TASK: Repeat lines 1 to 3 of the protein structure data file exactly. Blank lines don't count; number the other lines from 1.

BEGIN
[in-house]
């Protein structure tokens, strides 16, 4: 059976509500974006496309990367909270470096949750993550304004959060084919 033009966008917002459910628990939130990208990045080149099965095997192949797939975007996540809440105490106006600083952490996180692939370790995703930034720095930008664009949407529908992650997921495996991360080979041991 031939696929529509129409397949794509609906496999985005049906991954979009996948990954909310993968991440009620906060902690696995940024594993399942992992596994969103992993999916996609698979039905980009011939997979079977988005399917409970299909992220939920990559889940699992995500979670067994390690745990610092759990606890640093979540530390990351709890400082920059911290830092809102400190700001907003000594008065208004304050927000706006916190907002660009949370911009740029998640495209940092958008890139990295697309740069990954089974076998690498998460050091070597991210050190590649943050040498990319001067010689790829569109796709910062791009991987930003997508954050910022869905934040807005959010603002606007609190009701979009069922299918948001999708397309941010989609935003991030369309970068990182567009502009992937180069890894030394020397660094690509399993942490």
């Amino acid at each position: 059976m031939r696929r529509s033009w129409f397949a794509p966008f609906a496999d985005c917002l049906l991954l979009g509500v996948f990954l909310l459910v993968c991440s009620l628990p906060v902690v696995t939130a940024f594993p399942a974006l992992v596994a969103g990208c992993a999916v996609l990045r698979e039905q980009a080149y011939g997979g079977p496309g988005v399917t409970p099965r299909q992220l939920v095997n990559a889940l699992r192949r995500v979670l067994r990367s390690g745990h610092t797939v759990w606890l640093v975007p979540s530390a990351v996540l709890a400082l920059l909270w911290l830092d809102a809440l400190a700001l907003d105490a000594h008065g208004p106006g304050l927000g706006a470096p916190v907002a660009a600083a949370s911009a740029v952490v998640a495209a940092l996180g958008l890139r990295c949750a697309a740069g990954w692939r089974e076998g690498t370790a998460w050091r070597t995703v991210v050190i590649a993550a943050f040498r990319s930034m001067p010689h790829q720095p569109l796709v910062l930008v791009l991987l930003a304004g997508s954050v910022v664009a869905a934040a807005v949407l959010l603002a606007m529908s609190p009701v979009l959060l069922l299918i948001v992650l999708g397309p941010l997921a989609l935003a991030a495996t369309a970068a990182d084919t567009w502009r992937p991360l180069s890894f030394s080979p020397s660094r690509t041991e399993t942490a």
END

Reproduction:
[in-house]
């Protein structure tokens, strides 16, 4: 059976509500974006496309990367909270470096949750993550304004959060084919 033009966008917002459910628990939130990208990045080149099965095997192949797939975007996540809440105490106006600083952490996180692939370790995703930034720095930008664009949407529908992650997921495996991360080979041991 031939696929529509129409397949794509609906496999985005049906991954979009996948990954909310993968991440009620906060902690696995940024594993399942992992596994969103992993999916996609698979039905980009011939997979079977988005399917409970299909992220939920990559889940699992995500979670067994390690745990610092759990606890640093979540530390990351709890400082920059911290830092809102400190700001907003000594008065208004304050927000706006916190907002660009949370911009740029998640495209940092958008890139990295697309740069990954089974076998690498998460050091070597991210050190590649943050040498990319001067010689790829569109796709910062791009991987930003997508954050910022869905934040807005959010603002606007609190009701979009069922299918948001999708397309941010989609935003991030369309970068990182567009502009992937180069890894030394020397660094690509399993942490």
């Amino acid at each position: 059976m031939r696929r529509s033009w129409f397949a794509p966008f609906a496999d985005c917002l049906l991954l979009g509500v996948f990954l909310l459910v993968c991440s009620l628990p906060v902690v696995t939130a940024f594993p399942a974006l992992v596994a969103g990208c992993a999916v996609l990045r698979e039905q980009a080149y011939g997979g079977p496309g988005v399917t409970p099965r299909q992220l939920v095997n990559a889940l699992r192949r995500v979670l067994r990367s390690g745990h610092t797939v759990w606890l640093v975007p979540s530390a990351v996540l709890a400082l920059l909270w911290l830092d809102a809440l400190a700001l907003d105490a000594h008065g208004p106006g304050l927000g706006a470096p916190v907002a660009a600083a949370s911009a740029v952490v998640a495209a940092l996180g958008l890139r990295c949750a697309a740069g990954w692939r089974e076998g690498t370790a998460w050091r070597t995703v991210v050190i590649a993550a943050f040498r990319s930034m001067p010689h790829q720095p569109l796709v910062l930008v791009l991987l930003a304004g997508s954050v910022v664009a869905a934040a807005v949407l959010l603002a606007m529908s609190p009701v979009l959060l069922l299918i948001v992650l999708g397309p941010l997921a989609l935003a991030a495996t369309a970068a990182d084919t567009w502009r992937p991360l180069s890894f030394s080979p020397s660094r690509t041991e399993t942490a």